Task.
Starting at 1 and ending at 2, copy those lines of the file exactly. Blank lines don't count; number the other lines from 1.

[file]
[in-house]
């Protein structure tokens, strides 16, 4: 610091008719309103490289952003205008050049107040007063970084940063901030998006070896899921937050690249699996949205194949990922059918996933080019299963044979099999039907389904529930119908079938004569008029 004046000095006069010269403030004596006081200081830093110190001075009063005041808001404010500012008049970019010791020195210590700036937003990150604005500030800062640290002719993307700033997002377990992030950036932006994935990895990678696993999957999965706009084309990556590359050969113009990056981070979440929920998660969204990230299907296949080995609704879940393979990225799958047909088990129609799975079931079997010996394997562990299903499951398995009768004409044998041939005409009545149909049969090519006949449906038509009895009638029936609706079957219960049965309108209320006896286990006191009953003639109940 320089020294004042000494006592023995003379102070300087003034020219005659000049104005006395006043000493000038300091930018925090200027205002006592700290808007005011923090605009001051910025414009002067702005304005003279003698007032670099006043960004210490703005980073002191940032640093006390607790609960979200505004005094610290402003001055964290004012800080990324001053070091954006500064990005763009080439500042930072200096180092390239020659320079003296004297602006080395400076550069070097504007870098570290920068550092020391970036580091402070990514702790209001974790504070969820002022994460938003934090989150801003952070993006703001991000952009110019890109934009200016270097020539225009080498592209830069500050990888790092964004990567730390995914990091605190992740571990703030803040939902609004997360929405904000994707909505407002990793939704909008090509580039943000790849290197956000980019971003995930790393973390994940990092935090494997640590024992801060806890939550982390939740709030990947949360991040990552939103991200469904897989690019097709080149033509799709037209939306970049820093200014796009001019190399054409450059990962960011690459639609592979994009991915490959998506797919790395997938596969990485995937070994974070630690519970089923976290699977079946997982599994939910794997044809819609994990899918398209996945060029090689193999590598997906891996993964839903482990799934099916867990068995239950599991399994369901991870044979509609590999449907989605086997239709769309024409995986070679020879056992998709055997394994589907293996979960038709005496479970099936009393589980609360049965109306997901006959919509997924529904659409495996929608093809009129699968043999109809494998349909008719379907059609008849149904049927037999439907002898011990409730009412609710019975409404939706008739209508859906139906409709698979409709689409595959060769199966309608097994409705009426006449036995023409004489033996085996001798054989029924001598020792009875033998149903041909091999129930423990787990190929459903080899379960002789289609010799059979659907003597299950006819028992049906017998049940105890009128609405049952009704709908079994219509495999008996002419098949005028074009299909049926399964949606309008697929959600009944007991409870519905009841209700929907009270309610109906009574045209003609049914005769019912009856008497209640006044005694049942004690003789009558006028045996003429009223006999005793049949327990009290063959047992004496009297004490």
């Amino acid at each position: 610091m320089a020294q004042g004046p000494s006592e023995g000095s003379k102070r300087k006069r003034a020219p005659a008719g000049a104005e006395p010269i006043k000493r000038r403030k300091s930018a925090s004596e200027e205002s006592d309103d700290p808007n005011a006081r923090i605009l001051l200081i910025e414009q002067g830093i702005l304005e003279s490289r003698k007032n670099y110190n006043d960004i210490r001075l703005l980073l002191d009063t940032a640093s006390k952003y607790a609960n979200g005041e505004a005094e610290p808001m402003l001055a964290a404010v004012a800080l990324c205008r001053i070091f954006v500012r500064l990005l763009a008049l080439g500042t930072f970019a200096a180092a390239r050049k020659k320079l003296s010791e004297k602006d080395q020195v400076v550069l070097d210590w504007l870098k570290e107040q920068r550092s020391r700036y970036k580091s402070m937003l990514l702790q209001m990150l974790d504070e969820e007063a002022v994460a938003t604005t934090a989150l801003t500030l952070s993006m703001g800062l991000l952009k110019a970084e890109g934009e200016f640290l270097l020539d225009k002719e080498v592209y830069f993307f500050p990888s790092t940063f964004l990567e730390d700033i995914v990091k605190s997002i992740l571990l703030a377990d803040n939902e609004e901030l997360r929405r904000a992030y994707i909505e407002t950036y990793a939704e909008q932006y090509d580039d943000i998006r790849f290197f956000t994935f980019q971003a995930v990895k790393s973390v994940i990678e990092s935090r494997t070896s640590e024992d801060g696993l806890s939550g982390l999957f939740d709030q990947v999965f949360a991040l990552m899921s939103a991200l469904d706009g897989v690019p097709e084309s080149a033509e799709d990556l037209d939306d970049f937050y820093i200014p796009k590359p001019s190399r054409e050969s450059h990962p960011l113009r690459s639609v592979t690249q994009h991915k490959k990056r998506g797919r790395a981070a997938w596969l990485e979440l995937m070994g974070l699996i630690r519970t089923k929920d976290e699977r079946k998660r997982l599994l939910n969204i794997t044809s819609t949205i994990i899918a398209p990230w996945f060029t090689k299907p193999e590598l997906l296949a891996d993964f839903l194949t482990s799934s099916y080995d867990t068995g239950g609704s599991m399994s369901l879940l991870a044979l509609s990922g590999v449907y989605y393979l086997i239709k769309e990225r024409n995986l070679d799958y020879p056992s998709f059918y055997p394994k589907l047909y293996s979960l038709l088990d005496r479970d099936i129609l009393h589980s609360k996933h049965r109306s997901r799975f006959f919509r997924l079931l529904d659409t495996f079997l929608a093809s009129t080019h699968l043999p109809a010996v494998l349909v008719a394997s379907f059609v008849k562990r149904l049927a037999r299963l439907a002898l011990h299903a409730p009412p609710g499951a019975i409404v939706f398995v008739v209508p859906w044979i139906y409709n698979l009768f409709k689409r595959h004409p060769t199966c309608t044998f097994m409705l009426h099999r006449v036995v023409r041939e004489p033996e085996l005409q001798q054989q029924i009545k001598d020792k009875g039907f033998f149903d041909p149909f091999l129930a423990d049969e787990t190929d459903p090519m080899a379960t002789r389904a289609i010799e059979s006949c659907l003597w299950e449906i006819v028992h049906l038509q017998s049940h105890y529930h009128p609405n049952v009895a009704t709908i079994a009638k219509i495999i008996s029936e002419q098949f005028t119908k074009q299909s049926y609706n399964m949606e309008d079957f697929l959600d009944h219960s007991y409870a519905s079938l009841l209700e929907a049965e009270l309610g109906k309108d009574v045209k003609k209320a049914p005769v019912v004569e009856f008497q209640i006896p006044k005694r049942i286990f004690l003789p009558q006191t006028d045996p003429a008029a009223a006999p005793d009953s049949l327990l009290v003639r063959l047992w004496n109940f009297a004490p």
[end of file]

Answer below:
[in-house]
């Protein structure tokens, strides 16, 4: 610091008719309103490289952003205008050049107040007063970084940063901030998006070896899921937050690249699996949205194949990922059918996933080019299963044979099999039907389904529930119908079938004569008029 004046000095006069010269403030004596006081200081830093110190001075009063005041808001404010500012008049970019010791020195210590700036937003990150604005500030800062640290002719993307700033997002377990992030950036932006994935990895990678696993999957999965706009084309990556590359050969113009990056981070979440929920998660969204990230299907296949080995609704879940393979990225799958047909088990129609799975079931079997010996394997562990299903499951398995009768004409044998041939005409009545149909049969090519006949449906038509009895009638029936609706079957219960049965309108209320006896286990006191009953003639109940 320089020294004042000494006592023995003379102070300087003034020219005659000049104005006395006043000493000038300091930018925090200027205002006592700290808007005011923090605009001051910025414009002067702005304005003279003698007032670099006043960004210490703005980073002191940032640093006390607790609960979200505004005094610290402003001055964290004012800080990324001053070091954006500064990005763009080439500042930072200096180092390239020659320079003296004297602006080395400076550069070097504007870098570290920068550092020391970036580091402070990514702790209001974790504070969820002022994460938003934090989150801003952070993006703001991000952009110019890109934009200016270097020539225009080498592209830069500050990888790092964004990567730390995914990091605190992740571990703030803040939902609004997360929405904000994707909505407002990793939704909008090509580039943000790849290197956000980019971003995930790393973390994940990092935090494997640590024992801060806890939550982390939740709030990947949360991040990552939103991200469904897989690019097709080149033509799709037209939306970049820093200014796009001019190399054409450059990962960011690459639609592979994009991915490959998506797919790395997938596969990485995937070994974070630690519970089923976290699977079946997982599994939910794997044809819609994990899918398209996945060029090689193999590598997906891996993964839903482990799934099916867990068995239950599991399994369901991870044979509609590999449907989605086997239709769309024409995986070679020879056992998709055997394994589907293996979960038709005496479970099936009393589980609360049965109306997901006959919509997924529904659409495996929608093809009129699968043999109809494998349909008719379907059609008849149904049927037999439907002898011990409730009412609710019975409404939706008739209508859906139906409709698979409709689409595959060769199966309608097994409705009426006449036995023409004489033996085996001798054989029924001598020792009875033998149903041909091999129930423990787990190929459903080899379960002789289609010799059979659907003597299950006819028992049906017998049940105890009128609405049952009704709908079994219509495999008996002419098949005028074009299909049926399964949606309008697929959600009944007991409870519905009841209700929907009270309610109906009574045209003609049914005769019912009856008497209640006044005694049942004690003789009558006028045996003429009223006999005793049949327990009290063959047992004496009297004490």